Establishment Working Hard To Undo The Will of Italian Voters
By vetoing the appointment of 81-year-old Paolo Savona over the weekend, establishment Italian President Sergio Mattarella all but nullified the vote of the Italian people last March and removed the possibility, at least for now, that the Five Star movement and ultranationalist League "Lega" would form Italy's new coalition government.
The move has had a big impact on world stock markets as it pertains to Italy possibly leaving the Euro. The NYSE is substantially down in trading.
Mattarella was quoted as saying he is acting in the best interest of the Italian people, "The adhesion to the euro is a choice of fundamental importance for the perspectives of our country and our youth. If you want to talk about it, we need to do it openly and with a serious, in-depth analysis.”
Mattarella's move comes on the heels of Silvio Berlusconi's refusal earlier this month to stand aside and let the populist coalition form a new government. The four-time prime minister is considered one of the main obstacles to the formation of a new Italian government. As a consequence, Italy has a hung parliament and new election is coming.
Why It Impacts Markets
Market analysts have warned that an Italian effort to abandon the Euro would rattle not just European investors, but also U.S. markets.
Oxford Economics analysts Jamie Thomson and Nicola Nobile used dramatic language recently saying, “Ditching the euro would bring a halt to not only the ‘euroboom,’ but also the process of U.S. monetary normalization, with the market reaction comparable to the eurozone debt crisis."
Other analysts however suggest fears about an “Italexit” are overblown.
Marshall Gittler, a well known global monetary strategist said, “I don’t think Italy will leave the euro. Support for the euro in Italy has never been below 58%, and most recently was 59%, with only 31% opposed.”
Five Star and The League Fight Back
Leaders with the Five Star Movement and the League, the parties that convincingly won the election last March, called Mattarella's actions "unacceptable" and, in a rare move, called for his impeachment.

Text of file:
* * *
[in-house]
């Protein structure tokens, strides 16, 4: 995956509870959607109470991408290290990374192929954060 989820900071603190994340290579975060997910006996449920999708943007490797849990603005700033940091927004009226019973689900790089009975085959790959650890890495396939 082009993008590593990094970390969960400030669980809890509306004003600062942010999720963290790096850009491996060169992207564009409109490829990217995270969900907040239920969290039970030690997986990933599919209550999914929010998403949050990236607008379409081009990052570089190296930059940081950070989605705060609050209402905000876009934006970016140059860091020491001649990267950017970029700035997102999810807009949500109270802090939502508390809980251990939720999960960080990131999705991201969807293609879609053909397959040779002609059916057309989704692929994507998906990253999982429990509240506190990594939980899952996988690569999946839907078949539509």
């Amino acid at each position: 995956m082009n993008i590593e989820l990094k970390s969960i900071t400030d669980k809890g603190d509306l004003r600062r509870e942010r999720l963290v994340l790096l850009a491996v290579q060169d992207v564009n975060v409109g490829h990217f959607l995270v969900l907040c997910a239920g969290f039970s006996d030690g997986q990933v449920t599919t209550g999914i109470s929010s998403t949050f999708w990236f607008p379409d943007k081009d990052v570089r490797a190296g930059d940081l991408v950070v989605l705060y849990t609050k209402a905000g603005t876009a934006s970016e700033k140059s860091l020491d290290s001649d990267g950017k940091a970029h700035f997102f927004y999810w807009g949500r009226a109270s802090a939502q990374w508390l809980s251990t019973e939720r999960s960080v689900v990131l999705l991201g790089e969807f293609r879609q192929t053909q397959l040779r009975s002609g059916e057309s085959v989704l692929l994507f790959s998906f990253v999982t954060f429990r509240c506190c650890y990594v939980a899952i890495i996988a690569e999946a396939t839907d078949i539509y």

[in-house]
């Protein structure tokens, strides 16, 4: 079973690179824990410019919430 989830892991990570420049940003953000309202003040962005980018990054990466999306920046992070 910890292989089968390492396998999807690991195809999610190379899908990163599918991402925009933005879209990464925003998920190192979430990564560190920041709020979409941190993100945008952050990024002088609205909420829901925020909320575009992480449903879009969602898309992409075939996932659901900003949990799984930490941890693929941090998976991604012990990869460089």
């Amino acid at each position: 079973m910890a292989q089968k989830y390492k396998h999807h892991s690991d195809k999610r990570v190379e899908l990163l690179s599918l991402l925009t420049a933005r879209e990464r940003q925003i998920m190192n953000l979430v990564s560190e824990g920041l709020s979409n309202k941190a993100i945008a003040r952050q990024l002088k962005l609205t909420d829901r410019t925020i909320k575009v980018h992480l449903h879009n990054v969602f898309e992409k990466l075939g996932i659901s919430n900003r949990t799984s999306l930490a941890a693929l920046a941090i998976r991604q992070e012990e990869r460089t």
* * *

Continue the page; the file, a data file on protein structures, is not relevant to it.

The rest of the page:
In a interview with Sky News at a rally in Rome, Luigi Di Maio, leader of the Five Star Movement, said "They've replaced a government with a majority with one that won't obtain one."
League Leader Matteo Salvini raged against the establishment. Salvini said, “The upcoming elections will not be political, but instead a real and true referendum ... between who wants Italy to be a free country and who wants it to be servile and enslaved. Today Italy is not free; it is occupied financially by Germans, French and eurocrats.”
The reason they have not yet been able to form a government is because in Italy, the two houses of parliament are equally powerful and the approval of both is needed to form a government. Since no coalition has a majority in either, deals need to be struck if a new election is to be avoided. And those deals aren't being reached, hence a new election.
Italians Back To The Polls
Italians will head back to the polls either this summer or early next year.
A new poll found that a majority of Italians disagreed with Mattarella's decision to veto Savona's appointment.
Alberto Nardelli works as the Europe Editor for politics for Buzzfeed. His tweet conveyed the results of that poll as Italians grow more frustrated with the establishment:
It also found support surging for the League or Lega, a party that seeks mass deportations of undocumented immigrants. The Lega and Five Star have nearly 60% of the vote between the two.
It now seems possible that the League could siphon support further from both the center-right and even the Five Star Movement, and emerge as the most influential player in Italian politics.